Citymapper, working closely with Transport for London (TfL), is trialling a new bus service in Central London which will use data to identify better routes. “Buses haven’t evolved enough,” said Citymapper. “They still roam around cities utilising old systems of operations and inefficient technology… In the era of smartphones, we can have responsive buses that react to real-time needs.”
The question is: why isn’t TfL in the driving seat? After all, isn’t Citymapper simply utilising open data provided by TfL and traffic data from Google?
Everywhere, it seems that private companies are exploiting data that should be in the public domain.
Uber doesn’t just know the fastest route to get around the world’s biggest cities; every customer is milked for information that it marries with traffic data, GPS data, satellite mapping and even crime data to give it an edge that traditional public transport simply can’t match.
Which would be fine if Uber was actively working with the cities it operates in for the benefit of all, but it is an aggressively profit-driven company. It makes perfect business sense, but what do citizens get out of it?
Google, Apple, Facebook, Fitbit, Snap, Amazon and Uber – they all probably know more about you than the authorities do. And let’s be clear: they are not aiding the government and its citizens to have a healthier, more sustainable existence.
>See also: The future of smart cities
British Airways and Eurostar definitely know more about EU people entering and leaving the UK than the people whose job it is to protect the UK’s borders in the Home Office and its UK Visas and Immigration department.
Nationalisation and taking back control of public assets has been a big talking point in the run up to the General Election. Should we be starting with data?
Our infrastructure – schools, hospitals, roads, public transport, leisure facilities, arts and cultural resources, not to mention utilities, policing and waste disposal – is under increasing pressure due to an explosion in urban populations and falling public funds.
This is particularly true of our cities, which – if they are to survive – simply must become more efficient and smarter in the way they use data.
There are cities around the world that are implementing smart initiatives; governments and institutions, businesses and cultural institutes have begun to use some of the data they have available, such as income, crime rates and traffic problems, to try and solve some of the major problems they face.
The city of Cardiff, for example, has implemented a network of wireless sensors, developed by Smart Parking, to monitor the number of free parking bays, which means drivers can locate vacant parking spaces in real time and be guided to them by GPS navigation. The data analytics are all fed back through the platform, providing valuable intelligence on parking activities.
Santander in Spain has 20,000 internet-connected monitors that measure noise, pollution, traffic and parking so steps can be taken to improve the quality of life and reduce stress from traffic jams and parking problems.
Amsterdam in the Netherlands allows householders to rent out parking spaces they aren’t using, sharing resources in a way that again reduces parking problems and traffic jams.
But these are only a patchwork quilt of different initiatives. To create a truly smart city, London requires a central team with a common agenda, a common goal (creating a bespoke database) and a comprehensive data strategy so it can truly harness that information to make a responsive city.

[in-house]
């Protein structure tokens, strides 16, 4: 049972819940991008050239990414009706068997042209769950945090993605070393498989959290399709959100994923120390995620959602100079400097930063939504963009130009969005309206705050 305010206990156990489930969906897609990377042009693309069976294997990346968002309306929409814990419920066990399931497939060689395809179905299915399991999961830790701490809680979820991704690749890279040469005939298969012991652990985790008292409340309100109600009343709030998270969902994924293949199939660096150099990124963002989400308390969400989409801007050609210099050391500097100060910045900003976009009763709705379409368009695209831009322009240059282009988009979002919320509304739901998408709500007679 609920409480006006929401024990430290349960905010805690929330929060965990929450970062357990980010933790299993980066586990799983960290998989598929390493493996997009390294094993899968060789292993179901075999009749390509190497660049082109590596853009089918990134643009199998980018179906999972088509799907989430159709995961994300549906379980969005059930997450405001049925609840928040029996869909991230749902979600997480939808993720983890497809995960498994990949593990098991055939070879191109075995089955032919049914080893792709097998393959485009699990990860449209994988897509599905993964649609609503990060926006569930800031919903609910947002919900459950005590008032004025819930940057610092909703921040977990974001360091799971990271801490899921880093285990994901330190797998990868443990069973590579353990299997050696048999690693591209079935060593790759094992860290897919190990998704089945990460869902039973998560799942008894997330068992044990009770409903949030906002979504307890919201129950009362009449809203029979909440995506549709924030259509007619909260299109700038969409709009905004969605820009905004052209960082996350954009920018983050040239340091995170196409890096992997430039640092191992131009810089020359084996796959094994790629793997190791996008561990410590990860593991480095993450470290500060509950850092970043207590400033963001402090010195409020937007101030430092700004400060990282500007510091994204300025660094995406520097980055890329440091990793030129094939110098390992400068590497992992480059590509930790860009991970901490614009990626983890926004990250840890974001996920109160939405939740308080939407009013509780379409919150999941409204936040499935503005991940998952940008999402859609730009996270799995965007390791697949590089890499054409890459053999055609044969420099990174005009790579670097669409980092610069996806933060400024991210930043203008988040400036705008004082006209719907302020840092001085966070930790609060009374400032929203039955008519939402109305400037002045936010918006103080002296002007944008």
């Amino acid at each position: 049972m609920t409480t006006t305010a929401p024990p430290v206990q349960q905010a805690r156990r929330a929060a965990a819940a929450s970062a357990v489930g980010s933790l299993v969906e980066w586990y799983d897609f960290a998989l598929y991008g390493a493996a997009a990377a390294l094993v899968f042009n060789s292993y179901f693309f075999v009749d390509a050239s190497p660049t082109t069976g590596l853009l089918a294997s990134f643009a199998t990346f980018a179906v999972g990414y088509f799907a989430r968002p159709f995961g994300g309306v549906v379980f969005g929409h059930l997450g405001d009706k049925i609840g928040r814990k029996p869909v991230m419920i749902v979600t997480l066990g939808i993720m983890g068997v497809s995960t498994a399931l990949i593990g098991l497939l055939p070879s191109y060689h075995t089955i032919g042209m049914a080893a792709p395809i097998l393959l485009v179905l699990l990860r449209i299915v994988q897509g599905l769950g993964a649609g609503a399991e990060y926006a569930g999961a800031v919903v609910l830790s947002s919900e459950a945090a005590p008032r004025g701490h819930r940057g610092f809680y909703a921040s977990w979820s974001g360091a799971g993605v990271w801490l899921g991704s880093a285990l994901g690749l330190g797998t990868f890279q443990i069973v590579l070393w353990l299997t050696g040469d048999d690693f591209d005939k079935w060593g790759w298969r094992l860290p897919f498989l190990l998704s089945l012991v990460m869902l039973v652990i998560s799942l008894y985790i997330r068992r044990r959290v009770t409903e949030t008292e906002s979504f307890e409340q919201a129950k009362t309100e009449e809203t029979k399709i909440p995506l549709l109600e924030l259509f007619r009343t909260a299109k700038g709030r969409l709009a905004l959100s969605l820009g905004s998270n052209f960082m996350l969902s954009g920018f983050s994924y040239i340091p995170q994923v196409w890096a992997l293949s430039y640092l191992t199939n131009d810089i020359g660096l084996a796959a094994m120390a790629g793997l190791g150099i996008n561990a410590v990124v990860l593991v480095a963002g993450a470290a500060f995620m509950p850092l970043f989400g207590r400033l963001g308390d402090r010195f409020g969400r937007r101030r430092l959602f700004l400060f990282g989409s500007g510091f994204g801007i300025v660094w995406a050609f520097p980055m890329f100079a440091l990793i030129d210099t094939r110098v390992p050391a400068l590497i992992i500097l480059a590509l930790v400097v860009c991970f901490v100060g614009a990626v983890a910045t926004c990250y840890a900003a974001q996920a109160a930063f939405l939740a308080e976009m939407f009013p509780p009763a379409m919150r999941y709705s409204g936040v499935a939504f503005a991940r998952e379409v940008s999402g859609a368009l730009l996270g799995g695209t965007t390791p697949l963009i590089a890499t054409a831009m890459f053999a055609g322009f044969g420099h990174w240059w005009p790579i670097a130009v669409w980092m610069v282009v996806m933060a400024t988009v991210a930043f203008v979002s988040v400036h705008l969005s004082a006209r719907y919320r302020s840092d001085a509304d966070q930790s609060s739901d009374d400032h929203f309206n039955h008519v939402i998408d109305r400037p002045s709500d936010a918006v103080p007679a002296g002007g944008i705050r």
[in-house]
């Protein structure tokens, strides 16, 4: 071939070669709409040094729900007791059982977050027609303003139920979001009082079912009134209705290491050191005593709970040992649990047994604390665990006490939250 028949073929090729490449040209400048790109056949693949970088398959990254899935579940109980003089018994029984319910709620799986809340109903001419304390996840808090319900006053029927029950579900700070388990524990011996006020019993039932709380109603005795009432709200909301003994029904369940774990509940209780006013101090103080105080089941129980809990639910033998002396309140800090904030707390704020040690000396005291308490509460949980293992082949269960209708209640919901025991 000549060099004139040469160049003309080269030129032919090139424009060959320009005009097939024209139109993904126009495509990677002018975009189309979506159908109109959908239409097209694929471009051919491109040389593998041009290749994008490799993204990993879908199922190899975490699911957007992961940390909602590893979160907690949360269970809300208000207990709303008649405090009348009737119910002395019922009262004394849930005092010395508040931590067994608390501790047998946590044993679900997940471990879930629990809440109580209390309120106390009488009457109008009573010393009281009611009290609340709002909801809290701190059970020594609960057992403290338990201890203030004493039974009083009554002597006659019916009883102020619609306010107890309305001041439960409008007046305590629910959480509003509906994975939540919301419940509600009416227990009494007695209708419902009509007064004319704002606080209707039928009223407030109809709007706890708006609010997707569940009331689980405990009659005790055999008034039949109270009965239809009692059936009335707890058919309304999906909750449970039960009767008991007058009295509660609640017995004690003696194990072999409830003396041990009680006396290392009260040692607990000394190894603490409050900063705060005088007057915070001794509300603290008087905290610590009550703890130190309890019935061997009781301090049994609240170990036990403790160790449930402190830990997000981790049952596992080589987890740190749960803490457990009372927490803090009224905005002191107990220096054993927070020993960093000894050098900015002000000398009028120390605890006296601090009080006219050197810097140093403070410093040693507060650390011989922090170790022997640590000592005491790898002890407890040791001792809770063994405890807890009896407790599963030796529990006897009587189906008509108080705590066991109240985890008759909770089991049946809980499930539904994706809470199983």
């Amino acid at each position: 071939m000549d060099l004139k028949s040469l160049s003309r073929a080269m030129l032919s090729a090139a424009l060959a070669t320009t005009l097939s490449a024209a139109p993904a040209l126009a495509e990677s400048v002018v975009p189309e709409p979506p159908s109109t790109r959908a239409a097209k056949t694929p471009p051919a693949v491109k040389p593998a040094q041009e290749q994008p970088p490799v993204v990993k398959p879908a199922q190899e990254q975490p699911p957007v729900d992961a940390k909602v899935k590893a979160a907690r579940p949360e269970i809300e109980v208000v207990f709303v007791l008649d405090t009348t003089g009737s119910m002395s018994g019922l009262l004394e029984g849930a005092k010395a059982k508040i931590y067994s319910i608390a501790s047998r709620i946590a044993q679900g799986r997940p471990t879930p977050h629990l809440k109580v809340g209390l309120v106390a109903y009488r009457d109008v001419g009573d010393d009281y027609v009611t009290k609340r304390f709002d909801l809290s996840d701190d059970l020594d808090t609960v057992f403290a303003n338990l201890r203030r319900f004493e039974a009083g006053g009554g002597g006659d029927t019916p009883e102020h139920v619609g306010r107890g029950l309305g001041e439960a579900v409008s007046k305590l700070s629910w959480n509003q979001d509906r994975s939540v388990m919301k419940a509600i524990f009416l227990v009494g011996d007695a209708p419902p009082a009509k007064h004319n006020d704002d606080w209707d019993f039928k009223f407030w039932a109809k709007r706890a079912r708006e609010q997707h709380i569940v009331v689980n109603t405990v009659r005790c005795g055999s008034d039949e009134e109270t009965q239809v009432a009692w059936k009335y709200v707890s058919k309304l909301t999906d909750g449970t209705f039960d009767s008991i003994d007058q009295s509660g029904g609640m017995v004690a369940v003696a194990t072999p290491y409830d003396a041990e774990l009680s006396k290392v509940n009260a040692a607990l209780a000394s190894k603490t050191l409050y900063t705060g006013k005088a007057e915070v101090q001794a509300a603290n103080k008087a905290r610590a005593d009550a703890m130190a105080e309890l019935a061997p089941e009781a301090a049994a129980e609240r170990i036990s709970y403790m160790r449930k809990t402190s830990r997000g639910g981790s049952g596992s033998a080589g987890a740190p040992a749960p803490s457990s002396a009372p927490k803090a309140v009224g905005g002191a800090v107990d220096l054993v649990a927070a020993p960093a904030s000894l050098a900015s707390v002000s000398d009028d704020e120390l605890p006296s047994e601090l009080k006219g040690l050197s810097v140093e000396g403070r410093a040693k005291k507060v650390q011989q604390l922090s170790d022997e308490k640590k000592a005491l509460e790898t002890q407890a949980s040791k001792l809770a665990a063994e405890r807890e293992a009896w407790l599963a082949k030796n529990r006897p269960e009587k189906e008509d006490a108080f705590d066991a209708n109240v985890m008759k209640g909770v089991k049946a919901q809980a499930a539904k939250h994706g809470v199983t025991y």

London Mayor Sadiq Khan has taken a step in that direction, looking to recruit a chief digital officer with the brief to ensure “data and innovative tech solutions can help deliver public services more easily and efficiently”.
Open data initiative should be driven centrally by the city itself. There is also the argument that an open data policy just adds complications. Who is using the data? How? How secure is it? What is it used for? Who benefits most? And, as a resident, what’s in it for you? Is it all about reducing commuting time, improving my health and saving taxes – or is it about generating profits for the private sector?
Any data strategy must include a clear and coherent explanation to consumers about what their data is being used for and what the benefits are to them. They need to be engaged and educated and they must be given the chance to buy-in to the very simple proposition: sharing this data will help us live happier, healthier and longer. It can also save the planet and save people money.
Of course, the public sector will have to up its game when it comes to collecting and storing data, but if the Wannacry ransomware attack proves anything it is surely that data has become too important for government not to be directly involved. Put simply, data is now a national asset.
Just look at the ads today: apps that allow us to save on our household bills by allowing us to dial down our thermostat when we’re not at home; apps that let us see our energy usage in real time; apps that let us call up a taxi in minutes and get rid of that petrol guzzler of a car.
In terms of insight, we know that what matters is not the quality of the algorithms but the quantity of data we will put through the algorithm. Cities need to start collecting it now. We have to make the public aware of the positive impact sharing their data could have and allow us to use it wisely.
If necessary, we could force (through tough legislation) the private sector to work with local authorities to develop services that benefit people. Or if this still does not work then perhaps it is time to nationalise all the data accrued by the private sector in the past decade.
Sourced Valerie Bozzetto, joint managing director, IRM